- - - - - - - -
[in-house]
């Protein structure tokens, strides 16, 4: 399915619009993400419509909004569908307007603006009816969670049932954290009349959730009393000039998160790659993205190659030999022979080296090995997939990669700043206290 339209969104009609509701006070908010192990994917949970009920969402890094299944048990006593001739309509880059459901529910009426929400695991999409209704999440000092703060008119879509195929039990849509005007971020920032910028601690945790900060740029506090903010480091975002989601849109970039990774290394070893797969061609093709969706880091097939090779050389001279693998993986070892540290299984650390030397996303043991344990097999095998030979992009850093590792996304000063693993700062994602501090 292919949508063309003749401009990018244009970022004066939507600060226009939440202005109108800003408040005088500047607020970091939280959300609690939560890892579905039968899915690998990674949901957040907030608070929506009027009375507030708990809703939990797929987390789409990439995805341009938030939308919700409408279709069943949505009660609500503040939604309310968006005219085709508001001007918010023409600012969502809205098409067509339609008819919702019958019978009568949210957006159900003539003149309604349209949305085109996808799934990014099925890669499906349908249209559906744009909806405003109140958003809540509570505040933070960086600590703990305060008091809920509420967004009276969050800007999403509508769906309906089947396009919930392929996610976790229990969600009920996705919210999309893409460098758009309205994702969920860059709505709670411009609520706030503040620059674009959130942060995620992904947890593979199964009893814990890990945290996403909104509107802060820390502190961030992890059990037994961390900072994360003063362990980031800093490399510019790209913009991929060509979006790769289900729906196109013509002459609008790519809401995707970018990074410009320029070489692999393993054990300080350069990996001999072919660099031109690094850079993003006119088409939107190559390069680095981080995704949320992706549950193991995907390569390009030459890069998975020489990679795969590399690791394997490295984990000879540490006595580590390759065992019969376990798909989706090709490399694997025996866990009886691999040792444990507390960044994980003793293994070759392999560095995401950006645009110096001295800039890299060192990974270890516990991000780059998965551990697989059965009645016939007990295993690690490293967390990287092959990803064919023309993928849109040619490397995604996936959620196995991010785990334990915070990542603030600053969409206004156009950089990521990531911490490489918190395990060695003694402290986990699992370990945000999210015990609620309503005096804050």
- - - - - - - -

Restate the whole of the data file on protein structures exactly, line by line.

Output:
[in-house]
């Protein structure tokens, strides 16, 4: 399915619009993400419509909004569908307007603006009816969670049932954290009349959730009393000039998160790659993205190659030999022979080296090995997939990669700043206290 339209969104009609509701006070908010192990994917949970009920969402890094299944048990006593001739309509880059459901529910009426929400695991999409209704999440000092703060008119879509195929039990849509005007971020920032910028601690945790900060740029506090903010480091975002989601849109970039990774290394070893797969061609093709969706880091097939090779050389001279693998993986070892540290299984650390030397996303043991344990097999095998030979992009850093590792996304000063693993700062994602501090 292919949508063309003749401009990018244009970022004066939507600060226009939440202005109108800003408040005088500047607020970091939280959300609690939560890892579905039968899915690998990674949901957040907030608070929506009027009375507030708990809703939990797929987390789409990439995805341009938030939308919700409408279709069943949505009660609500503040939604309310968006005219085709508001001007918010023409600012969502809205098409067509339609008819919702019958019978009568949210957006159900003539003149309604349209949305085109996808799934990014099925890669499906349908249209559906744009909806405003109140958003809540509570505040933070960086600590703990305060008091809920509420967004009276969050800007999403509508769906309906089947396009919930392929996610976790229990969600009920996705919210999309893409460098758009309205994702969920860059709505709670411009609520706030503040620059674009959130942060995620992904947890593979199964009893814990890990945290996403909104509107802060820390502190961030992890059990037994961390900072994360003063362990980031800093490399510019790209913009991929060509979006790769289900729906196109013509002459609008790519809401995707970018990074410009320029070489692999393993054990300080350069990996001999072919660099031109690094850079993003006119088409939107190559390069680095981080995704949320992706549950193991995907390569390009030459890069998975020489990679795969590399690791394997490295984990000879540490006595580590390759065992019969376990798909989706090709490399694997025996866990009886691999040792444990507390960044994980003793293994070759392999560095995401950006645009110096001295800039890299060192990974270890516990991000780059998965551990697989059965009645016939007990295993690690490293967390990287092959990803064919023309993928849109040619490397995604996936959620196995991010785990334990915070990542603030600053969409206004156009950089990521990531911490490489918190395990060695003694402290986990699992370990945000999210015990609620309503005096804050």